No collusion with Clayton Utz, says AMP

By Tim Stewart
 — 1 minute read

AMP has “strenuously denied” it broke the law when it characterised a Clayton Utz report delivered to ASIC as ‘independent’, while accepting many of the royal commission’s other findings.

AMP made public its submission to the banking royal commission on Friday, responding to the lengthy closing statement of counsel assisting Rowena Orr QC on Friday, 27 April.

In her closing statement, Ms Orr said it was open to Commissioner Hayne to find AMP’s conduct might have amounted to misconduct in relation to the Clayton Utz report by breaching s1308(2) and (3) of the Corporations Act (relating to false or misleading statements) and s64 of the ASIC Act (relating to false information).


Clayton Utz was commissioned by the board of AMP on 5 June 2017 to investigate the ‘fee for no service’ issue at the firm.

According to AMP’s submission, it includes interviews with 27 current and former employees and is “uncompromisingly direct” in its assessment of governance, culture and procedural shortcomings within AMP.

In her statement, Ms Orr said there was a reasonable basis for concluding that AMP “knew that the representation that the report and the findings made within it were entirely independent was materially incorrect.”

AMP has contested that potential finding of the royal commission, arguing in its submission “there is no evidence to suggest that the Board, including the former Chairman and former CEO, acted inappropriately in relation to the preparation of the report”.

Furthermore, said AMP, the board was "not aware of the nature and extent of the interaction during the preparation of the report”, and there is “no evidence that Clayton Utz made any changes to the report that they did not agree with or that they do not stand behind the report”.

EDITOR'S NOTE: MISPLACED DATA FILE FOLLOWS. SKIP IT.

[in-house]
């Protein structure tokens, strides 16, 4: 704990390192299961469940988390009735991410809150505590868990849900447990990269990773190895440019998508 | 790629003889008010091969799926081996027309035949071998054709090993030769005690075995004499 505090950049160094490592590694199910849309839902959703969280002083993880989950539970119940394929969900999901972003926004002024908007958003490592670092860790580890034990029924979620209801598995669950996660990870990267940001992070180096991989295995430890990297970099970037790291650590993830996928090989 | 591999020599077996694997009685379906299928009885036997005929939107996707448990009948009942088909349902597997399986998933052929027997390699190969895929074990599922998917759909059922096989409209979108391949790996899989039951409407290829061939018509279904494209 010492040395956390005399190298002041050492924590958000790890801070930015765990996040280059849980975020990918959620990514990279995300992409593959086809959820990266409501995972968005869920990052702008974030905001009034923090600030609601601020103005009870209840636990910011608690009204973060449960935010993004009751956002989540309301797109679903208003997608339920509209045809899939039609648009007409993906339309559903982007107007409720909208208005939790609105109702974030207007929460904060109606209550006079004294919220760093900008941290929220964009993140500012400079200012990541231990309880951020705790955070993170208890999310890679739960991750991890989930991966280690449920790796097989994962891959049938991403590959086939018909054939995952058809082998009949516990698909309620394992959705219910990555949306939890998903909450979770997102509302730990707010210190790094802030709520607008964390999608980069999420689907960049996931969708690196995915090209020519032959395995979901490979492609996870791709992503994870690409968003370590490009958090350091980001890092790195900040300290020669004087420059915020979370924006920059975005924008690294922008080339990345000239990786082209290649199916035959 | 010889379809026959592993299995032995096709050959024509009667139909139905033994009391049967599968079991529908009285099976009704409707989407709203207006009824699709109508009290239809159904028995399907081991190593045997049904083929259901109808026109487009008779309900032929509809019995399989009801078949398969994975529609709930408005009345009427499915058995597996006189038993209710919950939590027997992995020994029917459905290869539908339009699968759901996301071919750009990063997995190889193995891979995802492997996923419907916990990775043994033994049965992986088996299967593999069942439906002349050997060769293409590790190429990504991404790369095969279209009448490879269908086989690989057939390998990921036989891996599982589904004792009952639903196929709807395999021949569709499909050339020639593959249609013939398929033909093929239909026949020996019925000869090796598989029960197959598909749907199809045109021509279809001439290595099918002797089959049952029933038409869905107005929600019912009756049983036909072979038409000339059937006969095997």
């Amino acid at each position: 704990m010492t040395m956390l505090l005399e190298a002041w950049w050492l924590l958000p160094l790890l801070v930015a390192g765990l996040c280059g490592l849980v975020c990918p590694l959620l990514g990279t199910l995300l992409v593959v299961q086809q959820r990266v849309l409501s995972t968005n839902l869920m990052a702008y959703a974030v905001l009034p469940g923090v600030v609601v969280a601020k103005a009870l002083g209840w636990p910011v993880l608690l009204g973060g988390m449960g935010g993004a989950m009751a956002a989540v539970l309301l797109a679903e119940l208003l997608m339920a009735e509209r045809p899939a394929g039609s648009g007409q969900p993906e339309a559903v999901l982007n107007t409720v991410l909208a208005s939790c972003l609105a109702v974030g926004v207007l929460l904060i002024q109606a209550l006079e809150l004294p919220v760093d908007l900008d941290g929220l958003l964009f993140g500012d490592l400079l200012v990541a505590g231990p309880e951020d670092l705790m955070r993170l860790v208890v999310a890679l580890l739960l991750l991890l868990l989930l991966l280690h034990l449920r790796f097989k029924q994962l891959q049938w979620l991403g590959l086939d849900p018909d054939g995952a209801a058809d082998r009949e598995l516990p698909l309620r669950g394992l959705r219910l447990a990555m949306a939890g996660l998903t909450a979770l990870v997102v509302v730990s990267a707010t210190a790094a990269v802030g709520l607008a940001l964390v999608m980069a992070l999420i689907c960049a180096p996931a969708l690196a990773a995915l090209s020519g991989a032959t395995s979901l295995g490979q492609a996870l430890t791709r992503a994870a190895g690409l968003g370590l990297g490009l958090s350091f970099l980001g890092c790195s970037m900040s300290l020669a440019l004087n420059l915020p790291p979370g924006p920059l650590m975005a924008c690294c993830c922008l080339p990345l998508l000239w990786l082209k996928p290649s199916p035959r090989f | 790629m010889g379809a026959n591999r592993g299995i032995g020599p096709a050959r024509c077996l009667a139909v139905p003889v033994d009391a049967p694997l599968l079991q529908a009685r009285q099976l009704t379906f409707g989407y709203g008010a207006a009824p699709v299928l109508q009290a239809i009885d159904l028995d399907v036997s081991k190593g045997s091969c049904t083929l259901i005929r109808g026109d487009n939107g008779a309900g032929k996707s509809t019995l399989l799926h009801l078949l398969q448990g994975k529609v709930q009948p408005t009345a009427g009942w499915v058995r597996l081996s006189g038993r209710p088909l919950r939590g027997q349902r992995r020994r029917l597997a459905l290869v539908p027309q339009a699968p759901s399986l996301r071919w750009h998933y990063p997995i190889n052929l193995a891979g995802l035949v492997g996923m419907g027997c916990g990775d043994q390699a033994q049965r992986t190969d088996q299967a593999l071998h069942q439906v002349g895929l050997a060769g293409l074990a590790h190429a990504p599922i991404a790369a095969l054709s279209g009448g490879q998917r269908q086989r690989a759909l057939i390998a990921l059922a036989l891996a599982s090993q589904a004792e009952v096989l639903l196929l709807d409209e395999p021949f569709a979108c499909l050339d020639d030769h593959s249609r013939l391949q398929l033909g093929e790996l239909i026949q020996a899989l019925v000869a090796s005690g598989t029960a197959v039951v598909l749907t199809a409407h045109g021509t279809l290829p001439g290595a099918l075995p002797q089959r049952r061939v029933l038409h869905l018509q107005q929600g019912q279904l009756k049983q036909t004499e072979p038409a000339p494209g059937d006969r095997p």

Finally, AMP said the extent of the interactions between AMP and Clayton Utz have been “overstated”.

Specifically, Ms Orr “suggested or implied” that 700 emails had been exchanged between AMP and Clayton Utz, said the AMP submission.

AMP claims that this number counts attachments as well as the email they are attached to, and that the real number is 255. Even this number overstates the interaction, says AMP, since it contains “duplicates, progress updates and communications of an administrative nature”.

While AMP contests the royal commission’s findings relating to the independence of the Clayton Utz report, it accepts a series of other findings against it.

The submissions accepts that the charging of fees for no service by AMP might have accounted to misconduct, and that this conduct was attributable (at least in part) to the culture and governance practices at AMP.

AMP accepts its communications with ASIC may have amounted to misconduct, but it denies it misled ASIC on 20 separate occasions (putting the number at 12).

AMP also accepted that "it is open" that its conduct in misleading ASIC was attributable to the culture and governance practices at the firm.


No collusion with Clayton Utz, says AMP
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